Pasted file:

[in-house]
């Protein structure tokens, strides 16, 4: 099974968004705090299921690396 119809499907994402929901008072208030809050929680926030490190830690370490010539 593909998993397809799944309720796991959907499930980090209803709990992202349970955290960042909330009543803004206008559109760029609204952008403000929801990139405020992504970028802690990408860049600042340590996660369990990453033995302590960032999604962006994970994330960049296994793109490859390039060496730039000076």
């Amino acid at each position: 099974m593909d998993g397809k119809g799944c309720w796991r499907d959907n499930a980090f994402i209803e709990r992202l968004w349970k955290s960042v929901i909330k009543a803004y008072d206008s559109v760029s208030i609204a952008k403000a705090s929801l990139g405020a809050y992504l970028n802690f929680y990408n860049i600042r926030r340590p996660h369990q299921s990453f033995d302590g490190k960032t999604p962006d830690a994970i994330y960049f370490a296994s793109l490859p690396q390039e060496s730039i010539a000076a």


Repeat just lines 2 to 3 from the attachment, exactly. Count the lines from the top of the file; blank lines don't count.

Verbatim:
């Protein structure tokens, strides 16, 4: 099974968004705090299921690396 119809499907994402929901008072208030809050929680926030490190830690370490010539 593909998993397809799944309720796991959907499930980090209803709990992202349970955290960042909330009543803004206008559109760029609204952008403000929801990139405020992504970028802690990408860049600042340590996660369990990453033995302590960032999604962006994970994330960049296994793109490859390039060496730039000076």
């Amino acid at each position: 099974m593909d998993g397809k119809g799944c309720w796991r499907d959907n499930a980090f994402i209803e709990r992202l968004w349970k955290s960042v929901i909330k009543a803004y008072d206008s559109v760029s208030i609204a952008k403000a705090s929801l990139g405020a809050y992504l970028n802690f929680y990408n860049i600042r926030r340590p996660h369990q299921s990453f033995d302590g490190k960032t999604p962006d830690a994970i994330y960049f370490a296994s793109l490859p690396q390039e060496s730039i010539a000076a």